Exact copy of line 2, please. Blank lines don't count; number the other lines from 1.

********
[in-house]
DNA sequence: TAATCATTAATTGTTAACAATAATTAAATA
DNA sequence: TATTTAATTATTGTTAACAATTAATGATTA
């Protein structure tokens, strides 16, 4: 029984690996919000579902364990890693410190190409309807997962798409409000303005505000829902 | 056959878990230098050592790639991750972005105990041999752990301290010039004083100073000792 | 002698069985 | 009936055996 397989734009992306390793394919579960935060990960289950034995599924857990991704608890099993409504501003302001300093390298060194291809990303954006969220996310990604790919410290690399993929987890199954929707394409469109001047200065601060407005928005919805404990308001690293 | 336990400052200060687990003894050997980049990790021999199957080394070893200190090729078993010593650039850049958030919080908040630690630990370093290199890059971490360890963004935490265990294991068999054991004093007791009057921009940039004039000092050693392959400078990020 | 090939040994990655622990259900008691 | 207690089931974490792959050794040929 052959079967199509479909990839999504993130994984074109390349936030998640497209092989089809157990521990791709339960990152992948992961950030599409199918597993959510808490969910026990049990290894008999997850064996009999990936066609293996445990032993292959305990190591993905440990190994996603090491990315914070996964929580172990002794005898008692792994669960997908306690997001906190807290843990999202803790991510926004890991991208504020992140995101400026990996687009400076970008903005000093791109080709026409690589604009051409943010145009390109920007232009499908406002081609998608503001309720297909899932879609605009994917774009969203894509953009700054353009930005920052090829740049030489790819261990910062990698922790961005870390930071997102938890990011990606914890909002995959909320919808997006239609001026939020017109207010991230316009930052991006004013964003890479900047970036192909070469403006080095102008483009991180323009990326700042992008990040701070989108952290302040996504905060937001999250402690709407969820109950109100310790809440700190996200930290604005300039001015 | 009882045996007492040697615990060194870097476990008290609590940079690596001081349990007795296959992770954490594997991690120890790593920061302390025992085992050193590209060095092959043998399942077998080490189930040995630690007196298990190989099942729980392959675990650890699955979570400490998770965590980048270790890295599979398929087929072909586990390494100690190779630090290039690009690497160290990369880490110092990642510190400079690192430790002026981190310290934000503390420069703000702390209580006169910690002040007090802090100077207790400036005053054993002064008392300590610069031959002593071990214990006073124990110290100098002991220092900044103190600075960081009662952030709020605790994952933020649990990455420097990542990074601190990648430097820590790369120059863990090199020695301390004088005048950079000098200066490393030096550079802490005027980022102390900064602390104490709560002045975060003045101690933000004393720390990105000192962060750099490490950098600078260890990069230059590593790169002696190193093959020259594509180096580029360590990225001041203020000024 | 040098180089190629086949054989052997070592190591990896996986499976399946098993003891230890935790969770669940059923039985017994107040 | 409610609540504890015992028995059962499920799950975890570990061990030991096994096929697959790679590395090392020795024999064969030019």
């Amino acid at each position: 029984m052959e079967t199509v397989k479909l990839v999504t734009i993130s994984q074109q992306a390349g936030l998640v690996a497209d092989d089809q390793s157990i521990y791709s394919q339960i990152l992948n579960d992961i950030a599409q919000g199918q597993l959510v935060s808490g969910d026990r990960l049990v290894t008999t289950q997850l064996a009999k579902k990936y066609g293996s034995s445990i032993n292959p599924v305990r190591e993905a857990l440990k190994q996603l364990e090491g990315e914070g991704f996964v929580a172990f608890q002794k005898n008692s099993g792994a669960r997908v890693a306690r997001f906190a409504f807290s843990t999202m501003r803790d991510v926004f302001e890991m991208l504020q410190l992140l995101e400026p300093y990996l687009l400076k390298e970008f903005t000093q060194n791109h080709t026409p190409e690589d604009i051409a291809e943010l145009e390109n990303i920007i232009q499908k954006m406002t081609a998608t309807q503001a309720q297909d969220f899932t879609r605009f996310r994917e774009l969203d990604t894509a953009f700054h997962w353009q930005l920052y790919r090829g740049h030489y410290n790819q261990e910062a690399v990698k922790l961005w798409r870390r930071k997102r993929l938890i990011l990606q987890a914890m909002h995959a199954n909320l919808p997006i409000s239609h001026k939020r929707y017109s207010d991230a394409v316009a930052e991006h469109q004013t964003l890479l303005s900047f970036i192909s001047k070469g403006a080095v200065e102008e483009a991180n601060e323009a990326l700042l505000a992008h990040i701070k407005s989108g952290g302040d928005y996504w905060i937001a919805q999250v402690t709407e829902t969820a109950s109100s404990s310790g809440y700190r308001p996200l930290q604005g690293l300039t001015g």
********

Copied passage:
DNA sequence: TAATCATTAATTGTTAACAATAATTAAATA